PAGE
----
A variety of prognostic factors have been associated with survival and disease progression in amyotrophic lateral sclerosis (ALS). With knowledge of factors that affect prognosis, clinicians can best advise their patients about their future clinical course. Moreover, the evaluation of early prognostic variables and the understanding of "at first exam" factors related to outcome may impact on the selection of patient cohorts for clinical trails. This goal is highly desirable, since the appropriate stratification of eligible patients based on the described predictors could result in reduction of sample size and study duration. It is well known that factors like age, sex, site of symptom onset and diagnostic delay, if imbalanced among treatment groups, may have a larger effect on outcome in the clinical ALS trials than the treatment itself. Thus, matching patients for established demographic and clinical parameters is particularly important in planning clinical trials. However, the randomisation for too many variables in the entry criteria may cause a large increase in the number of patients needed to balance the trial. Based on our own data we describe here the value of prognostic factors related to outcome in patients with ALS and review the literature. The identification of younger age, limb site of onset and longer FS-FE delay as predictors of prolonged survival in an ALS clinic population is in agreement with the findings of several earlier studies that were based on smaller groups of patients. Moreover, given the well-known correlation between disease progression and survival, our finding that age at onset, time between first symptom and first examination, and site of symptom onset also act as significant and independent covariates of disease progression might be expected, although it remains at odds with certain previous reports. Younger age at the time of symptoms onset is clearly associated with slower disease progression. In addition, younger patients survive significantly longer even after adjustment for potentially confounding factors. Patients with limb symptoms at onset survived remarkably longer than bulbar-onset patients. Moreover, in patients exhibiting limb symptoms at onset a slower disease progression was observed. We hypothesise that bulbar-onset patients may have shortened survival and faster disease progression from earlier involvement of respiratory muscles, a higher rate of respiratory complications, malnutrition and dehydration. The delay between symptom onset and first examination (FS-FE time or disease duration at diagnosis) was a robust predictor of survival and disease progression in our studies as in others. This delay was negatively related to hazard, i.e. positively related to length of survival - in other words, the longer the delay, the longer the survival and the slower the disease progression. In our patient population patients whose first examination was longer than 12 months after first symptom survived longer compared with patients who were first examined within 12 months after the onset of symptoms. Furthermore, longer time between first symptom (FS) and first examination (FE) was associated with slower disease progression. These findings support the hypothesis that the time between first symptom and first clinical examination may be a measure of the initial rate of disease progression. The more rapidly a patient initially deteriorates, the shorter the delay before the first symptom and first examination. These results suggest that fast progressing patients tend to seek medical care earlier, whereas those with slower disease progression are referred later or adapt to first symptoms for a longer time before they visit a medical care facility. In addition, we describe the prognostic value of several "at first examination" clinical parameters - baseline value of functional rating scales such as ALSFRS and Appel score, initial progression rate and baseline value of the forced vital capacity (FVC) - all of which may have significant utility in patient management.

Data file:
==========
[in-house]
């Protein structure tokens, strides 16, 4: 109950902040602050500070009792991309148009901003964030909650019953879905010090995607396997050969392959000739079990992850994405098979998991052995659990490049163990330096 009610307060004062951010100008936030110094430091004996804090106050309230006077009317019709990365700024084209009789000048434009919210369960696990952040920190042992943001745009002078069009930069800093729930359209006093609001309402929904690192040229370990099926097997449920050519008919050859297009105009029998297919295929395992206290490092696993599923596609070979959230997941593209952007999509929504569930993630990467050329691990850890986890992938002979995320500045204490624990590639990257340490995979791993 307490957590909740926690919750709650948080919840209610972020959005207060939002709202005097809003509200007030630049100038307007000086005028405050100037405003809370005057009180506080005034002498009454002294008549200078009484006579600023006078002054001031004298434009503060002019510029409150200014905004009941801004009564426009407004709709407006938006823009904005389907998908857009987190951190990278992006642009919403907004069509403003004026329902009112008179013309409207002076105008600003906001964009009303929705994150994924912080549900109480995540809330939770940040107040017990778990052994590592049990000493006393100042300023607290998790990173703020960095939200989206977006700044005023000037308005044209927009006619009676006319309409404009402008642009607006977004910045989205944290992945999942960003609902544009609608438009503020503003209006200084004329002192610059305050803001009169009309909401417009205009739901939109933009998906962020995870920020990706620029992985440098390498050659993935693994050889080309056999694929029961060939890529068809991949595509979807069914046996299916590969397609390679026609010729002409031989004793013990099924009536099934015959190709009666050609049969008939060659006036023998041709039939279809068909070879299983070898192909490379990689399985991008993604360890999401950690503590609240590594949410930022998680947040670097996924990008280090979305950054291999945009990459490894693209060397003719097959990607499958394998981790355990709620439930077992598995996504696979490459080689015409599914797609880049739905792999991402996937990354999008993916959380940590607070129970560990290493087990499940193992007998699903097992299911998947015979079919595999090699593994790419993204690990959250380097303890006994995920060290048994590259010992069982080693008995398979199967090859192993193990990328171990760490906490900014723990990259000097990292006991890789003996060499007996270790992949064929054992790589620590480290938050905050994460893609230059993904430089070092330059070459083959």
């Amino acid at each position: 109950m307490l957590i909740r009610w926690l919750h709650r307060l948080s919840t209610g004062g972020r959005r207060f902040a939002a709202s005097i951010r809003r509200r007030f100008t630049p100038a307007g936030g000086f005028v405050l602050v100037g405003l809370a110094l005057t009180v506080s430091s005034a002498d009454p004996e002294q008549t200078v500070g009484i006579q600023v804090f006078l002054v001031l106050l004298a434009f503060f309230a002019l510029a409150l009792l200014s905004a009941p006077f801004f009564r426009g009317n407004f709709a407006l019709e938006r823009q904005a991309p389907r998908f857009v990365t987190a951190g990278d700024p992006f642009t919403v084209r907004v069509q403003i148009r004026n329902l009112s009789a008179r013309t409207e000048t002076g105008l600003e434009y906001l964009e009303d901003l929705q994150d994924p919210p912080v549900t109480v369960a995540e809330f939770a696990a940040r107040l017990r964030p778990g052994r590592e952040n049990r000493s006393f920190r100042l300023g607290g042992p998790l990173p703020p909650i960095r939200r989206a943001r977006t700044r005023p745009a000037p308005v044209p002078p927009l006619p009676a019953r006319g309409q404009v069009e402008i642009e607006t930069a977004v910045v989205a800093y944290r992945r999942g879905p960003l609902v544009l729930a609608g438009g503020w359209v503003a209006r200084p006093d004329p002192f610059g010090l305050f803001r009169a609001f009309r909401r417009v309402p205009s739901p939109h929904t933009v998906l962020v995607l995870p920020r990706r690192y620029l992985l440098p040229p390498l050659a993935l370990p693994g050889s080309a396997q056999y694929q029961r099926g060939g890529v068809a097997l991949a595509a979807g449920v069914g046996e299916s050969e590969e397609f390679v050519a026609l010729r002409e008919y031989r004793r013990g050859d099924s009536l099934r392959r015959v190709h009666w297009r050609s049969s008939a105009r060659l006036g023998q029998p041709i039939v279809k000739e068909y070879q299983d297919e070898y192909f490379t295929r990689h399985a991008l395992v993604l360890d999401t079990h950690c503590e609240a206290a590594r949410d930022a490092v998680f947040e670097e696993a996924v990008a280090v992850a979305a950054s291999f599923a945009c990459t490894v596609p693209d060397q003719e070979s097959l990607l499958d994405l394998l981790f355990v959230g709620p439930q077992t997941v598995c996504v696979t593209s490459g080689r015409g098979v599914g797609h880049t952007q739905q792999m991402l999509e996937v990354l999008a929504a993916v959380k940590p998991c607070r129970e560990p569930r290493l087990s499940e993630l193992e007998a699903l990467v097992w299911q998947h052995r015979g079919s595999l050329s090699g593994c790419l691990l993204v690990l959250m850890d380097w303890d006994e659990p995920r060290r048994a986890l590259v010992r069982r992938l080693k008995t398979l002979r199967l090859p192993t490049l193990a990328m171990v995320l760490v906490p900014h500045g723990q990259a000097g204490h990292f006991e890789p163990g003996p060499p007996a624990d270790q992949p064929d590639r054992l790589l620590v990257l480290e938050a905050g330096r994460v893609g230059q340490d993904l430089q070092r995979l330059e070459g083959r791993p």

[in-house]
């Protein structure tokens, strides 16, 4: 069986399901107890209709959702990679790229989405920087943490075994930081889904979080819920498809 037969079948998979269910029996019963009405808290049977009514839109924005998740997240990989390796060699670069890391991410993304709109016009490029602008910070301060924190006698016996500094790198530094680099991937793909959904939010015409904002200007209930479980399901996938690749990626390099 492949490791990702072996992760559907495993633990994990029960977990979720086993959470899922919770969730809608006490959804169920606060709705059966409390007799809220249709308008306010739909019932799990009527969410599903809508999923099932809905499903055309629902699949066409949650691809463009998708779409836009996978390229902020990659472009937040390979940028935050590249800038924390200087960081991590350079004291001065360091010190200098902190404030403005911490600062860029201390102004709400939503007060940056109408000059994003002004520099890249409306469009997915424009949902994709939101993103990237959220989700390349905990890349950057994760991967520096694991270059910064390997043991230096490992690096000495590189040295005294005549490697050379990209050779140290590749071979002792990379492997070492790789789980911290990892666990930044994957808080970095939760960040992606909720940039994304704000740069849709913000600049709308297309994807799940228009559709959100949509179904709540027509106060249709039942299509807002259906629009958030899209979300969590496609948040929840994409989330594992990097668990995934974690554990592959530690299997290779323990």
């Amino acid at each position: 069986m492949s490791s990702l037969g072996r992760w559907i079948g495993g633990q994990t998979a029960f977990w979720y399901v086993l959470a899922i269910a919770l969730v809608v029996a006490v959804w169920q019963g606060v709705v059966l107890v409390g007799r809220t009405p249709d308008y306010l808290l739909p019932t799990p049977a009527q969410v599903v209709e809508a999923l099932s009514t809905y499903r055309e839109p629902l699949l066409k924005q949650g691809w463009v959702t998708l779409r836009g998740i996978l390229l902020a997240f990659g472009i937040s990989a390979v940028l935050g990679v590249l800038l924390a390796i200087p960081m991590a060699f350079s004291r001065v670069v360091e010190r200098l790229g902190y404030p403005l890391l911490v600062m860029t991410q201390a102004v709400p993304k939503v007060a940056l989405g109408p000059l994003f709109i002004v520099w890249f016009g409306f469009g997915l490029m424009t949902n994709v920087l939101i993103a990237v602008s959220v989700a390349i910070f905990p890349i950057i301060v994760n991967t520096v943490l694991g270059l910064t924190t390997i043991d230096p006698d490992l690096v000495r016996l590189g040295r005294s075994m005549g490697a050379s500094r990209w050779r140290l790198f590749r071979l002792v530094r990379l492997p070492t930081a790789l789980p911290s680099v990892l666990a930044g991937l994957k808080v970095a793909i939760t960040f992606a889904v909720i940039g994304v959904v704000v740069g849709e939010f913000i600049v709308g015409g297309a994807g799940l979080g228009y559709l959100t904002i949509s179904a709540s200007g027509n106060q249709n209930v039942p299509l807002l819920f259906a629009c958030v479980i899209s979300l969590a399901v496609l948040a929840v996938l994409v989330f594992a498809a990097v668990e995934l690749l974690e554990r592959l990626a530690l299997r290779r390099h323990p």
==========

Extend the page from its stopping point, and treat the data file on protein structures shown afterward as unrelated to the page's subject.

- Amyotrophic lateral sclerosis
- Disease progression
- Outcome measurement
ASJC Scopus subject areas
- Neuropsychology and Physiological Psychology
- Clinical Neurology
- Psychiatry and Mental health